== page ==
H.B. 1012, sponsored by Rep. Sal Pace, D-Pueblo, would have required employers and insurers to establish a "reasonable basis" before they could use surveillance on employees suspected of engaging in workers' comp fraud. Insurers also would have had to destroy case materials after five years unless the material related to an ongoing investigation. In addition, the bill would have required investigators to disclose to suspects that surveillance was under way, if questioned, which critics of the legislation feared would have created potential hostile confrontations.
Pace said the bill's original intent was to block abusive practices by insurers. In a series of hearings into Pinnacol Assurance, Colorado's state-chartered, but independently run and funded workers' comp insurance firm, individuals testified that the insurer allegedly intimidated claimants through its surveillance practices in an effort to secure settlements. The lawmaker noted that Pinnacol spent $4.7 million on surveillance in 2008, which led to only 10 fraud convictions out of more than 50,000 claims.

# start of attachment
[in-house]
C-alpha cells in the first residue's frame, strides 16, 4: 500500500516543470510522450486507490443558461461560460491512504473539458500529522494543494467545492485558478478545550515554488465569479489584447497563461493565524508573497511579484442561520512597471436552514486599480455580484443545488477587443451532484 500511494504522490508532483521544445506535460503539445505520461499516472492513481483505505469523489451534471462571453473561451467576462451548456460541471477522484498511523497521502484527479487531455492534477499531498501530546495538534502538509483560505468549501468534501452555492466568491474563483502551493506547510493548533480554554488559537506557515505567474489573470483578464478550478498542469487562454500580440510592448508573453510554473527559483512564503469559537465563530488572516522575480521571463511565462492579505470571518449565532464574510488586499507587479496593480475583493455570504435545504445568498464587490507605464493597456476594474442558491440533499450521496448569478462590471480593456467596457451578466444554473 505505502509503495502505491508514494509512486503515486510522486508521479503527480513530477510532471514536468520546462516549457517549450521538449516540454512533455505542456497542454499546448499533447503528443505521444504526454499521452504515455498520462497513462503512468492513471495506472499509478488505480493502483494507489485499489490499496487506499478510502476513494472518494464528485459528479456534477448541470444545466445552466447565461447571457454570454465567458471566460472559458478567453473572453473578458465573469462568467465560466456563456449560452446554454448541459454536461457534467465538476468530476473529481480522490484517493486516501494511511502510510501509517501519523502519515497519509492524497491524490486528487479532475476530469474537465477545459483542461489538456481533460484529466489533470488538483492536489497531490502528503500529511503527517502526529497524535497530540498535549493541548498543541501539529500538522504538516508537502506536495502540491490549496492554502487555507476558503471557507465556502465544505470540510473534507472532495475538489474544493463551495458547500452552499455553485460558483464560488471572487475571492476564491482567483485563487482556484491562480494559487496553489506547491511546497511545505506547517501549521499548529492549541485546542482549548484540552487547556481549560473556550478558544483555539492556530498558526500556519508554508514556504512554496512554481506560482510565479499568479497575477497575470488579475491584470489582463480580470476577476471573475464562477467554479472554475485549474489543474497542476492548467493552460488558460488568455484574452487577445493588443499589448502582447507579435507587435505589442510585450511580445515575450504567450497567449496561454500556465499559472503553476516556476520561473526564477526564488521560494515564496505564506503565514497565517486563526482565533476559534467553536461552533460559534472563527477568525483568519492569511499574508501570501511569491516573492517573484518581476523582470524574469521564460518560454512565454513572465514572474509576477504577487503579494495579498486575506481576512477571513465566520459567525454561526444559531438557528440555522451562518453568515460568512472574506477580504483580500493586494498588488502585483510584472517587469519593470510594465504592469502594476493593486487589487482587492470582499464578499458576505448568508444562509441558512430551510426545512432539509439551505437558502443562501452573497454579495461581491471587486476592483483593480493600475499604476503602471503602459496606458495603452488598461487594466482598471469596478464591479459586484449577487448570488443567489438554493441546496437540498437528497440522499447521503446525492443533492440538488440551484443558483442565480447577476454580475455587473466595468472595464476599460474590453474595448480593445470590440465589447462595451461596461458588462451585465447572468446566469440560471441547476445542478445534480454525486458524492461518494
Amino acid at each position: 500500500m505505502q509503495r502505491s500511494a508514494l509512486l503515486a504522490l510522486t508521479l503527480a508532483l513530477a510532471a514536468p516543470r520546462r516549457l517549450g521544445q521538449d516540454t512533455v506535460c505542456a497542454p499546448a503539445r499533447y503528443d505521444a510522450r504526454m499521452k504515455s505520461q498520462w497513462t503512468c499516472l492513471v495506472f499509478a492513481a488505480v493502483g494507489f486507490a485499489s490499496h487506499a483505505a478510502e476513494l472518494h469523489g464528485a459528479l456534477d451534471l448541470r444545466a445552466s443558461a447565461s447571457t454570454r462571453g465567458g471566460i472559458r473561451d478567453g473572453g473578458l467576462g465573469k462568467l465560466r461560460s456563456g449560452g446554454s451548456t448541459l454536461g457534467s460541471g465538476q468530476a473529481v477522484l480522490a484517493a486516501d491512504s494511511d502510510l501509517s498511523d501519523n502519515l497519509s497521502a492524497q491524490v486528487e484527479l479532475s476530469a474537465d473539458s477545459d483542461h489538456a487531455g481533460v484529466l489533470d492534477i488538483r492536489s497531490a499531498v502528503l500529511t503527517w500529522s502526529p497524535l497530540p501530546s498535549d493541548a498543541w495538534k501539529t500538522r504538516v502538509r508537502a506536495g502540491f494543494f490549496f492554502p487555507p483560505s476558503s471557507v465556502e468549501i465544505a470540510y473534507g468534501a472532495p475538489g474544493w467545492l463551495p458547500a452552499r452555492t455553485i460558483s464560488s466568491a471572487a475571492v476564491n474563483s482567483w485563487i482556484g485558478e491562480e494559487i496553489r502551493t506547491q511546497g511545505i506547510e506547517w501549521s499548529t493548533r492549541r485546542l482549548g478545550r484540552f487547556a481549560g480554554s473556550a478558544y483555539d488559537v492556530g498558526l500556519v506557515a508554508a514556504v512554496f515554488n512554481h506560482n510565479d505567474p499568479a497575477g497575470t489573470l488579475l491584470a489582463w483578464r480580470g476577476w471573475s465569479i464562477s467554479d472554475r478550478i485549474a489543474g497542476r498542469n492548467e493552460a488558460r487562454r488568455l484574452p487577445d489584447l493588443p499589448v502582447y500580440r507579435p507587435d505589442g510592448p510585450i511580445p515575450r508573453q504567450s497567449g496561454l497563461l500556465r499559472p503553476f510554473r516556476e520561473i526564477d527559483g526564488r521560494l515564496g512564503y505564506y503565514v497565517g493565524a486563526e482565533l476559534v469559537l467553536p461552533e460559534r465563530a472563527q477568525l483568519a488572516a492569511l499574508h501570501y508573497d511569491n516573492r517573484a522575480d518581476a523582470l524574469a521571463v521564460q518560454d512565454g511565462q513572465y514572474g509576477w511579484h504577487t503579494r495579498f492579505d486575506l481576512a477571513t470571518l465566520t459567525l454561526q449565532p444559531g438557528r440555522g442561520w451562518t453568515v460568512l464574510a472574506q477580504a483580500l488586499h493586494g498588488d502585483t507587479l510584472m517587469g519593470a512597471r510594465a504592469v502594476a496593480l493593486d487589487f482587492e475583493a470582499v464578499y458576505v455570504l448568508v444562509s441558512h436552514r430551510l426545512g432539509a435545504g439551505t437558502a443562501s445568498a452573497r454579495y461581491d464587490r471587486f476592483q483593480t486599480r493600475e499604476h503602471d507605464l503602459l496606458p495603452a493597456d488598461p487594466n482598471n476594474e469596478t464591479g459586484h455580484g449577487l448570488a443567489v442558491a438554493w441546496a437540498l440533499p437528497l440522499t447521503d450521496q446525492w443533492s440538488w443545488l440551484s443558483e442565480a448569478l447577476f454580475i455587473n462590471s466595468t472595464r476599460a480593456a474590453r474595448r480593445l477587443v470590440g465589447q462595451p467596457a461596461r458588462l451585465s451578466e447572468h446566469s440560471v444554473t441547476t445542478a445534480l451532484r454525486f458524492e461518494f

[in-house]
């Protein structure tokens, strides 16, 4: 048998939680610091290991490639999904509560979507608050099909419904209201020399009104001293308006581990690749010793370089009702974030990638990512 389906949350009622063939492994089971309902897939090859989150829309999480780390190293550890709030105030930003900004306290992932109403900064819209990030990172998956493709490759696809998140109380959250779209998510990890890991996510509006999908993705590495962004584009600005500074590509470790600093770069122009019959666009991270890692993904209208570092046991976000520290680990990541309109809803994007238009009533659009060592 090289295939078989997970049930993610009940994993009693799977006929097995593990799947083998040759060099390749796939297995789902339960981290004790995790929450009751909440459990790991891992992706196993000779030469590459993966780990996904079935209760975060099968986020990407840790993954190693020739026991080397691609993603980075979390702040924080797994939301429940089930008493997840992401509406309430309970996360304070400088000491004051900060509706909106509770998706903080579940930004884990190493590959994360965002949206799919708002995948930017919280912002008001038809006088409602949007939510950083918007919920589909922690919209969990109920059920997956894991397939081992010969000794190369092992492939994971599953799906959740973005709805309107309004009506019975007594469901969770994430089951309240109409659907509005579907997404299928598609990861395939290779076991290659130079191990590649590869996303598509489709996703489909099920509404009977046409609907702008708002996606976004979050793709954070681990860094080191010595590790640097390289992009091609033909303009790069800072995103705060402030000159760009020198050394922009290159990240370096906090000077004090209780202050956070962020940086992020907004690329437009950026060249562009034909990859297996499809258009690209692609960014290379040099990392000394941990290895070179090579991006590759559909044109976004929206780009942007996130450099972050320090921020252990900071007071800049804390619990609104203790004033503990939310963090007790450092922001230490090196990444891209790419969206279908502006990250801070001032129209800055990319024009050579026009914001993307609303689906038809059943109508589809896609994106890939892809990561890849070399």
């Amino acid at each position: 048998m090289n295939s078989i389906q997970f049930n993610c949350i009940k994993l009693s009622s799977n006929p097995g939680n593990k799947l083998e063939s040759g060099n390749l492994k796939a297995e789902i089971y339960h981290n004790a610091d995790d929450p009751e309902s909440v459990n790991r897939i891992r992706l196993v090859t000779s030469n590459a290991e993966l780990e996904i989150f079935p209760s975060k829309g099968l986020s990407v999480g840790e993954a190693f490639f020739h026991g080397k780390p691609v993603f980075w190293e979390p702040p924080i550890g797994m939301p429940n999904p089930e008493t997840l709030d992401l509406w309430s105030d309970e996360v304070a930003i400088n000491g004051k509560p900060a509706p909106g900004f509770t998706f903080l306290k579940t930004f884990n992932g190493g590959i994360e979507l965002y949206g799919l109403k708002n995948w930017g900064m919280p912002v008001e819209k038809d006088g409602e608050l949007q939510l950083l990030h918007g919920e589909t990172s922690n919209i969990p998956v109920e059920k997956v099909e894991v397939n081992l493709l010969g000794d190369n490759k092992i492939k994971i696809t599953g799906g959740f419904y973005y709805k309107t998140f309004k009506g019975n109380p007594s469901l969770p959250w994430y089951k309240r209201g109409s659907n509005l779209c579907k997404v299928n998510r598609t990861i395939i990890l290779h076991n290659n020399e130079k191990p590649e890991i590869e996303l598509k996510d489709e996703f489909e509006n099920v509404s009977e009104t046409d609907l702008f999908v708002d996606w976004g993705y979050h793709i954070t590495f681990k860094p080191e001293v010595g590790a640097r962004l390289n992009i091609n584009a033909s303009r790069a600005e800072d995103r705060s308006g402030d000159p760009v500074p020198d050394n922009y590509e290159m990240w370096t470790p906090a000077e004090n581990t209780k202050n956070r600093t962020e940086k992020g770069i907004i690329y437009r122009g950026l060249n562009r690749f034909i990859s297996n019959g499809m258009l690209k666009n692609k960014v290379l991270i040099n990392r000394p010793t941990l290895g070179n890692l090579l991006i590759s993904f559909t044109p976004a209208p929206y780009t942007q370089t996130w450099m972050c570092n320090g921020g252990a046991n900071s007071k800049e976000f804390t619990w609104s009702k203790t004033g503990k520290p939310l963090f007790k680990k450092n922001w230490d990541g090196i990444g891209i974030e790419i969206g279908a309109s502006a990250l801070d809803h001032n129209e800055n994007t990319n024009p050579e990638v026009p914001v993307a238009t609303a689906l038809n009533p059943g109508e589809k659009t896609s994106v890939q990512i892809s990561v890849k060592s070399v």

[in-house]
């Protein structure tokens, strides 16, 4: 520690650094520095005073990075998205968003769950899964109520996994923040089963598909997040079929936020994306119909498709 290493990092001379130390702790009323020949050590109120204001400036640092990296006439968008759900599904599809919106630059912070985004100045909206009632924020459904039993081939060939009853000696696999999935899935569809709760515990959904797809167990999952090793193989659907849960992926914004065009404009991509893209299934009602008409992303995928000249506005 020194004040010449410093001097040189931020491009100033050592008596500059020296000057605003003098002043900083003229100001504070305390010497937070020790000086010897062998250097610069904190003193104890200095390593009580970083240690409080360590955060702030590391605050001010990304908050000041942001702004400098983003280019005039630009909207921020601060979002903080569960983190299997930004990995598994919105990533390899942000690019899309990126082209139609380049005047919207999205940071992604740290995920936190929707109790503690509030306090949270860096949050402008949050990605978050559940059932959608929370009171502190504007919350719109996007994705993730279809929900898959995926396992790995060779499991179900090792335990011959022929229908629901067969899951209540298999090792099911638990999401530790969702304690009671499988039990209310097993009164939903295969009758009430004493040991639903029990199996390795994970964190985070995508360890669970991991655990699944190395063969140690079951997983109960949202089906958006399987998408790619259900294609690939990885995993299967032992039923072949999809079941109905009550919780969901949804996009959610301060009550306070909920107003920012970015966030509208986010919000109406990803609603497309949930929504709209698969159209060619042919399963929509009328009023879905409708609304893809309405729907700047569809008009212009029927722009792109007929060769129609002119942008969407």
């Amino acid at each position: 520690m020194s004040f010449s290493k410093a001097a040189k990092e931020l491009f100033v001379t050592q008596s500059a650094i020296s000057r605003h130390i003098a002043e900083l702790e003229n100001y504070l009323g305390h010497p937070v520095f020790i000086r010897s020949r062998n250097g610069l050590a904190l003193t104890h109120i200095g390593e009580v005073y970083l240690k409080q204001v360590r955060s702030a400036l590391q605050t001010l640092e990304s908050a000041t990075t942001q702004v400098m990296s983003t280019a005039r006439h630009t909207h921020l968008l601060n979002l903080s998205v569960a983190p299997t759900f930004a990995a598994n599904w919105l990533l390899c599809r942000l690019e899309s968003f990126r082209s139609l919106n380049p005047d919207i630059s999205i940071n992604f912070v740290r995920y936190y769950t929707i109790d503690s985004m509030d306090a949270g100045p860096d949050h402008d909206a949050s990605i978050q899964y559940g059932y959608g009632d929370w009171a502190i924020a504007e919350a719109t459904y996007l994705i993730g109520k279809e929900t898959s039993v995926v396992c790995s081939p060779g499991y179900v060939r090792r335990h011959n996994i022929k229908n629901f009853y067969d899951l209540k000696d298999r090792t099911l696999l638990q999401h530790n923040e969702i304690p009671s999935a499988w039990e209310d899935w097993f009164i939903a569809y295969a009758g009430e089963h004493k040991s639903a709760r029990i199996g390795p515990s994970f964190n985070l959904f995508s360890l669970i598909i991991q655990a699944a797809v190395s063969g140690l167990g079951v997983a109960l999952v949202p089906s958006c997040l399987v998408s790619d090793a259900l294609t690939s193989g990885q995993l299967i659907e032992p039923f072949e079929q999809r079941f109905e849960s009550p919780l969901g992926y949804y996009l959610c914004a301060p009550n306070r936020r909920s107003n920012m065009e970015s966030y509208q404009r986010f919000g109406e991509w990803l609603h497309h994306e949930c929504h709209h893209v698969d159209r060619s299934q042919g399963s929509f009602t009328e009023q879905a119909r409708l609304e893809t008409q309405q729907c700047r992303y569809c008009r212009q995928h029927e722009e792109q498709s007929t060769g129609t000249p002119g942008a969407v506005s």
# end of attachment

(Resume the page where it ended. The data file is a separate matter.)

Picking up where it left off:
Despite being approved in the Colorado House in early March, the state's Senate Judiciary Committee rejected the bill in a 4-3 vote. Critics of the legislation, including the Coalition Against Insurance Fraud, said the measure would have imposed needless legal burdens and hurdles on insurers and employers in conducting needed investigations of fraud suspects.
"This is a victory against workers' compensation fraud," said Howard Goldblatt, director of government affairs for the coalition. "Preserving the ability to fully investigate suspected schemes will benefit consumers and businesses throughout Colorado. Having to continually determine a reasonable basis before every investigation would've erected burdensome legal barriers that could've impeded an insurer's ability to conduct timely and effective investigations."
Goldblatt said surveillance also is a valuable tool for normal risk management such as determining an injured worker's readiness to return to work. The bill, he said, would have limited this essential cost-saving function designed to assist both the insurer and worker.
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June 10, 2010
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